Friday 8th March – Luke 6:20-26 ‘Strange woes’

Luke 6:20-26

Yesterday we looked at Jesus’ groups of people who are blessed.  This was revolutionary enough – however, it doesn’t end there.  Jesus goes on to describe four other groups who are the opposites of those blessed (vv24-26).  What are we to make of these?

The context here is a long-standing misunderstanding of the Law by much of the people of God.  When Israel was about to enter the Promised Land, God presented them with a similar idea of two paths: blessings and curses (Deuteronomy).  Holiness – i.e. faithfulness to God’s law – would produce blessing, unholiness would lead to curses.  The blessings God describes are broadly in two categories: fruitful harvests (and therefore food security), and peace and safety from their enemies.  In contrast, ungodliness would negate either or both of these blessings.

The problem is that the link between godliness and these particular blessings became extended to the idea that all wealth was a sign of God’s blessing.  It’s a subtle distinction, but God did not promise a faithful Israel excessive riches or comfort, only plentiful food and physical security.  The ‘rich’ here are not, therefore, godly (or blessed) by definition: some may be, but the implication here is of wealth beyond what is needed.  These are the ones who have prioritised (idolised?) material comfort in this life, rather than ‘true wealth’ in the next.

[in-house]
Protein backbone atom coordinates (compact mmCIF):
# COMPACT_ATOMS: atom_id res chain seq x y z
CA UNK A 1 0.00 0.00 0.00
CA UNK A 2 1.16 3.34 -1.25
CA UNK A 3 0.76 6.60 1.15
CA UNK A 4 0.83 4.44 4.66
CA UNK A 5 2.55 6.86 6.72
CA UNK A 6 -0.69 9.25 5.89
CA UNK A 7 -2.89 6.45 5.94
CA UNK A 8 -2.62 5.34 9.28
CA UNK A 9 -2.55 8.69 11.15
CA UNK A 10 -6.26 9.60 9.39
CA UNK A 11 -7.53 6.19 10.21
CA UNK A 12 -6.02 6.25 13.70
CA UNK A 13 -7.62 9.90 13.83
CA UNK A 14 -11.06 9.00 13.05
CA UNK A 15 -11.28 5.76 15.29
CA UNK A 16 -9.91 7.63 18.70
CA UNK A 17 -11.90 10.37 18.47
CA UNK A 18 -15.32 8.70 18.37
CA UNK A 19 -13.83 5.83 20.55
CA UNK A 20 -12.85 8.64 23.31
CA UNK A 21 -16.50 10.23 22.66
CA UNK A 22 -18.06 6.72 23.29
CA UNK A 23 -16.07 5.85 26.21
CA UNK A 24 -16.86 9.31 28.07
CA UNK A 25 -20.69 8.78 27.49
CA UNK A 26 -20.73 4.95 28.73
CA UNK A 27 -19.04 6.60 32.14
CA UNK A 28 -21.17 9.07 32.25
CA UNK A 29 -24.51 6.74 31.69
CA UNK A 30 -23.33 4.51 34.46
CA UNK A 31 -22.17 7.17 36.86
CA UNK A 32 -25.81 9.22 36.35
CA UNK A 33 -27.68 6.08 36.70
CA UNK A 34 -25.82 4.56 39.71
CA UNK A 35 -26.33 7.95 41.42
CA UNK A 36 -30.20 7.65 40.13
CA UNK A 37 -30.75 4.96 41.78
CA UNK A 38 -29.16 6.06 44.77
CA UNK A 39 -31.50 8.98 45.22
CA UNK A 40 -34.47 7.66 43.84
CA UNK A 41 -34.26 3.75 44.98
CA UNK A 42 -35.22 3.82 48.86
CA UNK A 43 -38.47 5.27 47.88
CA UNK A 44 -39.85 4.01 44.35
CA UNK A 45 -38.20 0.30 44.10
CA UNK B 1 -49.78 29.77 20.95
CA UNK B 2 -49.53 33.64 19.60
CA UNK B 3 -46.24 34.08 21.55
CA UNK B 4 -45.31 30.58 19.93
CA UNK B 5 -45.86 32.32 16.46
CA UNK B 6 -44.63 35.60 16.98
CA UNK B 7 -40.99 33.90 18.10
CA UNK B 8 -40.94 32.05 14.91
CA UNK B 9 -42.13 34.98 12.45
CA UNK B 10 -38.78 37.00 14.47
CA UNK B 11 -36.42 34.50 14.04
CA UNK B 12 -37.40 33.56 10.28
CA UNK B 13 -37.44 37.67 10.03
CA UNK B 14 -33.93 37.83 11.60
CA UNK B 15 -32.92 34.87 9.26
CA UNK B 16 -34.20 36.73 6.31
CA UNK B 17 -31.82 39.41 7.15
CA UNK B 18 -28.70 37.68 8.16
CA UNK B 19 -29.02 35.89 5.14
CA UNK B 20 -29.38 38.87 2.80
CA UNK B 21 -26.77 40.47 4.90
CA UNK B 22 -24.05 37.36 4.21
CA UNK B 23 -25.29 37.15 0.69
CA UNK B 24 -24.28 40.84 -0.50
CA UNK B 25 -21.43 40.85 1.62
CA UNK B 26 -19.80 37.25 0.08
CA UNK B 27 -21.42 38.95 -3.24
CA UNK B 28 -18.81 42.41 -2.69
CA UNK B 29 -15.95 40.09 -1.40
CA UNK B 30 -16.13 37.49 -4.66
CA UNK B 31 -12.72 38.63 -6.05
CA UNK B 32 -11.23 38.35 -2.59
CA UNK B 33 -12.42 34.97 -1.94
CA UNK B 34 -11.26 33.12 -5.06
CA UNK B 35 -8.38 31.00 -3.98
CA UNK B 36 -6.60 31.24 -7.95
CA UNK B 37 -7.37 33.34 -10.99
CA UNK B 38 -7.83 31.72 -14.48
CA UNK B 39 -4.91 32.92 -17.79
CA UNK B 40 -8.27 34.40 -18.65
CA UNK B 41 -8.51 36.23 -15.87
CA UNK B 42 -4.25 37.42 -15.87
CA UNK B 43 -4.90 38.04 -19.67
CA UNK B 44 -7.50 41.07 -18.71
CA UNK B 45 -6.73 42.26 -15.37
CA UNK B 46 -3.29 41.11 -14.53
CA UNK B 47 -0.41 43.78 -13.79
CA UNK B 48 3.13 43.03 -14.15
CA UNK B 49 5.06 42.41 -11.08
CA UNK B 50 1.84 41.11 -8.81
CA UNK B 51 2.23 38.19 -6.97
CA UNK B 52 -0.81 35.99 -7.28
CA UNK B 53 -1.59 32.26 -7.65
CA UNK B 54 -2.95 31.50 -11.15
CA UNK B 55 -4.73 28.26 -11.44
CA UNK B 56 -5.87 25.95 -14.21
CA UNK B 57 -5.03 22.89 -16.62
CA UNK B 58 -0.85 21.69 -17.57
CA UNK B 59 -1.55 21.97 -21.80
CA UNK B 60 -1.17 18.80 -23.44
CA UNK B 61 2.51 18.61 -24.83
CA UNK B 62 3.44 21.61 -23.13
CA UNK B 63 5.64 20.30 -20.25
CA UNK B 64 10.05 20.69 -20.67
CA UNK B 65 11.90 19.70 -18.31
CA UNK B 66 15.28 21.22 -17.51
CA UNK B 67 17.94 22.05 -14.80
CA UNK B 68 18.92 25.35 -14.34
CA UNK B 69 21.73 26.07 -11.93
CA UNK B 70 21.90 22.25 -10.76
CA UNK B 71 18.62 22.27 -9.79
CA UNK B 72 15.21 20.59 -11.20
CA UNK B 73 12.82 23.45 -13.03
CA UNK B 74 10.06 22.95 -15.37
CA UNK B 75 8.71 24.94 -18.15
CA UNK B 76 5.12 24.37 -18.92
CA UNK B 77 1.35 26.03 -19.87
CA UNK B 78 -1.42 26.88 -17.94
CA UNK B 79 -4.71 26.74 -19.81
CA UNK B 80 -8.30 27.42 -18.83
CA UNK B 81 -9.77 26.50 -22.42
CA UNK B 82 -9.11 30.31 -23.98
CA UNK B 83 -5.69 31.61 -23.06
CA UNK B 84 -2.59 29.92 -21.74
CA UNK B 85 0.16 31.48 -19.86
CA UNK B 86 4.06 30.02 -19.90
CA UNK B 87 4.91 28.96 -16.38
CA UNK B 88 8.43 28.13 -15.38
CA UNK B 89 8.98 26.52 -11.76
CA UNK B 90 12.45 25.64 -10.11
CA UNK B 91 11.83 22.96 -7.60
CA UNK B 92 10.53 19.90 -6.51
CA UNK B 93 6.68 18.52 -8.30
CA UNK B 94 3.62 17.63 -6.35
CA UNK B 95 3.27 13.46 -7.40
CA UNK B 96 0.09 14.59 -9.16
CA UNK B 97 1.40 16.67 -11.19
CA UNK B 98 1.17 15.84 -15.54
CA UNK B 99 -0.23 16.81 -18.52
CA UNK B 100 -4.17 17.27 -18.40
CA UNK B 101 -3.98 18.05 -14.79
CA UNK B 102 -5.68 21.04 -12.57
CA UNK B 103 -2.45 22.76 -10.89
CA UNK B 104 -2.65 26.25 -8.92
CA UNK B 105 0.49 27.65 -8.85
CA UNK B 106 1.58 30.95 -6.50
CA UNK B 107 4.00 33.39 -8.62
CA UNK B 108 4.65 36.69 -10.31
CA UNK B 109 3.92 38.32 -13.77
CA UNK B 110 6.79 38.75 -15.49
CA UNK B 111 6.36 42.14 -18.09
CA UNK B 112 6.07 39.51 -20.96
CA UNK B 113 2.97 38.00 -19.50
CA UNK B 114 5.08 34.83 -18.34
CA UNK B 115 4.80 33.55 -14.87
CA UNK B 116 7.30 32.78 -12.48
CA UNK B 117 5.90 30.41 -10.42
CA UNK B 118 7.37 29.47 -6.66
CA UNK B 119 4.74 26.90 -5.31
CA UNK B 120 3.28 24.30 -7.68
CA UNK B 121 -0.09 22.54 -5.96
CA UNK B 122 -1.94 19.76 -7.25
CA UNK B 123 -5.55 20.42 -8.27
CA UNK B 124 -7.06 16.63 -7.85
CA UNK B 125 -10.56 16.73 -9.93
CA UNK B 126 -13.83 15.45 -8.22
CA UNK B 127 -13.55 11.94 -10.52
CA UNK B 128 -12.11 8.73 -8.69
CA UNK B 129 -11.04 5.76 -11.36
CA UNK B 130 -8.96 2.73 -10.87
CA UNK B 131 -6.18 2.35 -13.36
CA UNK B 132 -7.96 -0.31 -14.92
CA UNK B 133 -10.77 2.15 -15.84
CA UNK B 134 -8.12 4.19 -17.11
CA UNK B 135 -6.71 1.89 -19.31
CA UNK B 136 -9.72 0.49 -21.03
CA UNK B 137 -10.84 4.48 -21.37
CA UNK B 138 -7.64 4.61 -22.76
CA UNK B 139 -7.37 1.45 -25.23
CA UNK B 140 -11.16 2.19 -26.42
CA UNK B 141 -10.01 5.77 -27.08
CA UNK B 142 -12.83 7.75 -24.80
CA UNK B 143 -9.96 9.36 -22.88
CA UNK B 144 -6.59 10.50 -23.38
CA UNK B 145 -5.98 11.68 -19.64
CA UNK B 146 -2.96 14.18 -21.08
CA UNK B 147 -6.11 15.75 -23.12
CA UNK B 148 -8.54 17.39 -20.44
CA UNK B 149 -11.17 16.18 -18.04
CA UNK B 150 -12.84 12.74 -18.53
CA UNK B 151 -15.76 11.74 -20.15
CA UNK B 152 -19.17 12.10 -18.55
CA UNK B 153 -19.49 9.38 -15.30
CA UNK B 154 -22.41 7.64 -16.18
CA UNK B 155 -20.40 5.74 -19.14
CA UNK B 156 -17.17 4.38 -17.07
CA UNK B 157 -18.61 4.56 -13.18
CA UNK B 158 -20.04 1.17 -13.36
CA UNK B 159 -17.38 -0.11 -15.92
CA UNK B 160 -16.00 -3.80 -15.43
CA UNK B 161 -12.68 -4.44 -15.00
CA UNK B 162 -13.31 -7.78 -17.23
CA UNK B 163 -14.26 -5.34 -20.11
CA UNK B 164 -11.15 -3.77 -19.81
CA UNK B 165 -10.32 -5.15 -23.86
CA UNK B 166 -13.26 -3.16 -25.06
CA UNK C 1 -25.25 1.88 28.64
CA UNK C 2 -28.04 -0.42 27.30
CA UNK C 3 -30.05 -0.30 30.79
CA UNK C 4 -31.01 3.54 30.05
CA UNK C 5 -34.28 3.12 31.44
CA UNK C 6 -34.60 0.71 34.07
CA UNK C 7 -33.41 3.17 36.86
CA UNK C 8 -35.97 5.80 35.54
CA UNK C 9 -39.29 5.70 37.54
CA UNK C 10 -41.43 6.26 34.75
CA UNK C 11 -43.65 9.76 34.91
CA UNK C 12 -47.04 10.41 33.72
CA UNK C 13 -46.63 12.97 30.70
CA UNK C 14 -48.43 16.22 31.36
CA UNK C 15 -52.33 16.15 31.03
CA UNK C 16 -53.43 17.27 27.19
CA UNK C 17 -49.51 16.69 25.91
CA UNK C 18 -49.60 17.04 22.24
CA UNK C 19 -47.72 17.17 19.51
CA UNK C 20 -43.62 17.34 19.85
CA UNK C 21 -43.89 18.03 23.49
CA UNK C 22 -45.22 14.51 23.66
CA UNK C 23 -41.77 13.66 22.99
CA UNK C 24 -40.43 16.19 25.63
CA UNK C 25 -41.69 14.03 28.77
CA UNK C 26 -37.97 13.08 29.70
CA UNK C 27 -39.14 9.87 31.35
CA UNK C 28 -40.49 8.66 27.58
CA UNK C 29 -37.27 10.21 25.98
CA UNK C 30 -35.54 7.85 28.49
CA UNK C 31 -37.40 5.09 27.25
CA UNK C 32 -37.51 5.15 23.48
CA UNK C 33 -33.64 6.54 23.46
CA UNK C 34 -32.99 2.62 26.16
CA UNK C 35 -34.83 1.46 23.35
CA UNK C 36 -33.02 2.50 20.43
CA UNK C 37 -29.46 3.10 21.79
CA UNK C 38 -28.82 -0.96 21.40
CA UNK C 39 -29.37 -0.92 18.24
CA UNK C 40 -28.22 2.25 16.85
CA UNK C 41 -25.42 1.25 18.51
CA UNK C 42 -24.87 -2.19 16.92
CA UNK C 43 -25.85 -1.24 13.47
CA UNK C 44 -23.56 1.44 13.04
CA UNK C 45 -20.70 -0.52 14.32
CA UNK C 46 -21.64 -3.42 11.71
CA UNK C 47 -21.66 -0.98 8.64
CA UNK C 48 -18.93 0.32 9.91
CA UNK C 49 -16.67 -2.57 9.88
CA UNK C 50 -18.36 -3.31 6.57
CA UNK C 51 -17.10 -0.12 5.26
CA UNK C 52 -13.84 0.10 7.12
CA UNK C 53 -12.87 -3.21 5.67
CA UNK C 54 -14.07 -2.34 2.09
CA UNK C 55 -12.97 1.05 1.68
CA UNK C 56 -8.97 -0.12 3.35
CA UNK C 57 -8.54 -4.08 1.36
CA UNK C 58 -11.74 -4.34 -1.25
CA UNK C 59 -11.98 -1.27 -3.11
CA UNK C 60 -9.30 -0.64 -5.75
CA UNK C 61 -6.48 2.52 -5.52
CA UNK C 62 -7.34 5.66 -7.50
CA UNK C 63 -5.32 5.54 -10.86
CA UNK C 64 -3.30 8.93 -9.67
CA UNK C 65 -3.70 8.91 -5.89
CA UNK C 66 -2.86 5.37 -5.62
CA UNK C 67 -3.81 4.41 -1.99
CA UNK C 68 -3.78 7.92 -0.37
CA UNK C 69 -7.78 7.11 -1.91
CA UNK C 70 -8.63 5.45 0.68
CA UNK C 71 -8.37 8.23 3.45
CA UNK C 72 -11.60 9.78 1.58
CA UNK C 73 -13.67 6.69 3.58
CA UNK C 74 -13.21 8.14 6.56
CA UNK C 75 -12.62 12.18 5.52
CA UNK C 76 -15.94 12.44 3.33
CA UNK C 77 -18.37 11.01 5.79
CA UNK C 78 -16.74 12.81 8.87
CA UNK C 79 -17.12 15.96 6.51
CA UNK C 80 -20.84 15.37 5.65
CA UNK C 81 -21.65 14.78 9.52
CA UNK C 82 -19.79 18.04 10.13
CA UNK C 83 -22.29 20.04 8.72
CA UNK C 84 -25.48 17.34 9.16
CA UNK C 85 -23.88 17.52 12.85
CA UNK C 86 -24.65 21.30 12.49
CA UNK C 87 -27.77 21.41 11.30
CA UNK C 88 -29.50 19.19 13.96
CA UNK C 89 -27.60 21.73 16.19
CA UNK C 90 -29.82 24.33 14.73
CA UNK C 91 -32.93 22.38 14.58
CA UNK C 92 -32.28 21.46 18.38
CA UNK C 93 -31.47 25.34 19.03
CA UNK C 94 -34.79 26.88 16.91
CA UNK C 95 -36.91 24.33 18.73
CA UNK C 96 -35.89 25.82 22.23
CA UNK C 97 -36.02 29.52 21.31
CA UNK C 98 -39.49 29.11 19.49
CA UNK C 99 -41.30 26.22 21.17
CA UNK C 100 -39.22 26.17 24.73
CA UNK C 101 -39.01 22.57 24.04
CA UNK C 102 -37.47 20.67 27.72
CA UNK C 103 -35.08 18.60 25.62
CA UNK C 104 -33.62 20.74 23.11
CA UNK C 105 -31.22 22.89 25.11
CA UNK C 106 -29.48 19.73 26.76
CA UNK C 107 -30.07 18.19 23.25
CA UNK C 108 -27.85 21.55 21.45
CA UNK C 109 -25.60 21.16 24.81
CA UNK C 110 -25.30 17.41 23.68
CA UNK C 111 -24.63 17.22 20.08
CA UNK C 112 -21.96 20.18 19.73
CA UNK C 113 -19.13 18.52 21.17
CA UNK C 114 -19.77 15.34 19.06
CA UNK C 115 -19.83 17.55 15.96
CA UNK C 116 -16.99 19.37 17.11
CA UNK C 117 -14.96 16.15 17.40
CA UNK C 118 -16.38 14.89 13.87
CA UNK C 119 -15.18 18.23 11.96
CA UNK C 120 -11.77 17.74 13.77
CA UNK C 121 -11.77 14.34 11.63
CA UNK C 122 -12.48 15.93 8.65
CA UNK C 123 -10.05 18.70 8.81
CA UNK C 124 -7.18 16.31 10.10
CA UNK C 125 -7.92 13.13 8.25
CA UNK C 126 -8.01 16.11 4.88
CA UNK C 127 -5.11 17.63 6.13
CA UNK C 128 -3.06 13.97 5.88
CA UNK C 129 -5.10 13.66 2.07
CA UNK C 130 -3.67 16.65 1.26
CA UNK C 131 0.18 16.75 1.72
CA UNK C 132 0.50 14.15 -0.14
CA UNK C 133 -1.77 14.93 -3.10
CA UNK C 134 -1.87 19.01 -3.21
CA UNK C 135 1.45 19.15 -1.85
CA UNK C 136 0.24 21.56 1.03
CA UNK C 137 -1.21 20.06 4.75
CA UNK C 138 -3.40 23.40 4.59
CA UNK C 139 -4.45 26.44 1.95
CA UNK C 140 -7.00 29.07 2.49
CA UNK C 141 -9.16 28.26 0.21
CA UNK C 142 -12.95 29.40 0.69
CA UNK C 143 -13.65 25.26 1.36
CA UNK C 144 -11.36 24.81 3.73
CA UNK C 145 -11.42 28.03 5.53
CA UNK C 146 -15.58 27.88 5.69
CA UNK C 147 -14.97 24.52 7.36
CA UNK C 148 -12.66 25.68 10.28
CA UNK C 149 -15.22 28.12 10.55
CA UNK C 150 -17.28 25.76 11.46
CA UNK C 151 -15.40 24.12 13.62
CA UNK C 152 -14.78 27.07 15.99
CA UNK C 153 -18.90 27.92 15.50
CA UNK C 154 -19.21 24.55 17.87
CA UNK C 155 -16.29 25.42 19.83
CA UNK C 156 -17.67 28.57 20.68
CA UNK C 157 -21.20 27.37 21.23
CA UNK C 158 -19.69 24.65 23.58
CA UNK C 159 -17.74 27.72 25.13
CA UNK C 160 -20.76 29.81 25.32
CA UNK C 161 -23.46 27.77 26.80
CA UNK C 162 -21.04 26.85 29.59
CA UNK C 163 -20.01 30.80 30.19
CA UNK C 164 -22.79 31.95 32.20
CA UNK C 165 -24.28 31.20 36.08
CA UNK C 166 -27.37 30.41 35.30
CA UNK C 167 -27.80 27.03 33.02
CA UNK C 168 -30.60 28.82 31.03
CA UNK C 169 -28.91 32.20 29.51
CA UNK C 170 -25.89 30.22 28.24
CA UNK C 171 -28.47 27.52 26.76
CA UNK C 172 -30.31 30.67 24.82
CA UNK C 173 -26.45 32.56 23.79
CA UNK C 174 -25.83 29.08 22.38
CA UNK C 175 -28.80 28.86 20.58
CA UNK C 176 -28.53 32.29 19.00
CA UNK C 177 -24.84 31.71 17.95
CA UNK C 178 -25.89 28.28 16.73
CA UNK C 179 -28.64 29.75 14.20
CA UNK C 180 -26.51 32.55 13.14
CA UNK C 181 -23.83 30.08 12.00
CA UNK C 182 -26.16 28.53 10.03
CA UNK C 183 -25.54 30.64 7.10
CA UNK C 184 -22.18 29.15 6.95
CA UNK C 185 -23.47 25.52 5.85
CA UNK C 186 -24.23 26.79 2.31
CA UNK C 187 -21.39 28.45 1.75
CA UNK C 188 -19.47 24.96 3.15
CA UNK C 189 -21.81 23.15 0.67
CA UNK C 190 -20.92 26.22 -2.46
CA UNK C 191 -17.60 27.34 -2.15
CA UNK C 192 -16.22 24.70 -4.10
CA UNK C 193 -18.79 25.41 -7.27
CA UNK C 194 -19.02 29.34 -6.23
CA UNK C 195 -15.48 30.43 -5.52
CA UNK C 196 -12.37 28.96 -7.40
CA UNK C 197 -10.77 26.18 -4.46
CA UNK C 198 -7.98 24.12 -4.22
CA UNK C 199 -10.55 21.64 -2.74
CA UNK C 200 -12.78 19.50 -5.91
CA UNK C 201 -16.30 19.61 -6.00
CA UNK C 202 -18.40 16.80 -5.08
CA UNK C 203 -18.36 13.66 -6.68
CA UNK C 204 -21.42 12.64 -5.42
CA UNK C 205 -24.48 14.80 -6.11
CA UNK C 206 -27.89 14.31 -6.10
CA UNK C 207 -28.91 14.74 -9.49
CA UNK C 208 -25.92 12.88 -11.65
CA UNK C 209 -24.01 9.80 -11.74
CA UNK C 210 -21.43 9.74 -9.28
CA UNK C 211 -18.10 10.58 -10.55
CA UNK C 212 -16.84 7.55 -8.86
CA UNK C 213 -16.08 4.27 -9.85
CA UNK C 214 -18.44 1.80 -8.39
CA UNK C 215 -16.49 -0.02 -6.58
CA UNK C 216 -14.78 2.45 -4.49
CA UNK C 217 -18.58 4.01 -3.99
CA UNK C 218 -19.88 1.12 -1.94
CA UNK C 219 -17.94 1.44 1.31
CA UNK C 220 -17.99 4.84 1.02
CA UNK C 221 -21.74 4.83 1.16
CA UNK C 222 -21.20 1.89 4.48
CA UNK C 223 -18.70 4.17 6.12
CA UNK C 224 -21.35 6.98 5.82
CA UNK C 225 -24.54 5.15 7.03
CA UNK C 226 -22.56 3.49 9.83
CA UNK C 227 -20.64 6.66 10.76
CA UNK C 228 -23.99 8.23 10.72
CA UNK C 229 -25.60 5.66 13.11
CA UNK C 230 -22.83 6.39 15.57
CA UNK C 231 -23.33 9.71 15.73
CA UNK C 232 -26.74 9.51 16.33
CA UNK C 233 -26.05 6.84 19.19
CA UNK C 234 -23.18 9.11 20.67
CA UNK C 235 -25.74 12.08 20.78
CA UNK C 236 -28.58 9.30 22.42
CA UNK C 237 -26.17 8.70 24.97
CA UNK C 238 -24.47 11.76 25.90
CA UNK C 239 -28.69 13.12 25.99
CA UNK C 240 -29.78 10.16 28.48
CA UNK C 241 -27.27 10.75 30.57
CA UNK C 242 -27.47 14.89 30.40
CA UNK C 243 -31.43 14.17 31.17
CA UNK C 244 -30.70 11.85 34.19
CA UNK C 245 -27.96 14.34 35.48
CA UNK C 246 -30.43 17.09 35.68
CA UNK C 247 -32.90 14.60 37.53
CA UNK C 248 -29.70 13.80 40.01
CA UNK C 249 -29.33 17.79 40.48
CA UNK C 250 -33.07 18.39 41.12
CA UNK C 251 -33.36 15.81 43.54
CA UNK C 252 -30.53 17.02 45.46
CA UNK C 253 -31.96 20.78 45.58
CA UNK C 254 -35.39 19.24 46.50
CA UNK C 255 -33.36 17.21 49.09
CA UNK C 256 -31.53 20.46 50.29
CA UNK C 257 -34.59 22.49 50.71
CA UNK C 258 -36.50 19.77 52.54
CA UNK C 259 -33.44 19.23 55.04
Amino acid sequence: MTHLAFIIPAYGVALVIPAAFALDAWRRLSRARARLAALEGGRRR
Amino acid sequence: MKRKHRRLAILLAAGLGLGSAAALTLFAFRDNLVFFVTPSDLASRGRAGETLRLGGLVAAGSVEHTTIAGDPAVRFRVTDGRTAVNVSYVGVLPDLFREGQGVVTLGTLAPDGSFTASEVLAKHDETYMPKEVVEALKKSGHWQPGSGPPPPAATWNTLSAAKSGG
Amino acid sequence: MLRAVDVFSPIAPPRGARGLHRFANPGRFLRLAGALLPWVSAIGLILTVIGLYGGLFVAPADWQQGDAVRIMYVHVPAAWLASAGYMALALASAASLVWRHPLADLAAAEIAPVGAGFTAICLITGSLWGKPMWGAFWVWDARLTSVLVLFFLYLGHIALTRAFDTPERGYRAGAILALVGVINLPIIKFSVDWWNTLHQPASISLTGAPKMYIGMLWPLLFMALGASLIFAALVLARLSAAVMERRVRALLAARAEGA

Similarly, poverty was not, in and of itself, a curse.  As the Old Testament progressed, more of its content came to address the idea that many people were poor not because they were ungodly but for precisely the opposite reason: because they were godly, and were exploited by the unscrupulous rich.  It is this latter group who we can imagine being ‘well fed’ or ‘laughing’ at others’ expense (v25). They have climbed the greasy pole, courting popularity rather than principled godly living (v26) – and it these to whom Jesus addresses the woes.

We, too, must beware a similar temptation to apply this text beyond its limits: however, it is a healthy reminder that God’s values are not ours.  Jesus came for those who have been aptly described as ‘the lost, the last and the least’ – which is good news for most of us!  So, today, give thanks for this extraordinary, radical Saviour.  And pray for grace to hold lightly to the trappings of this world.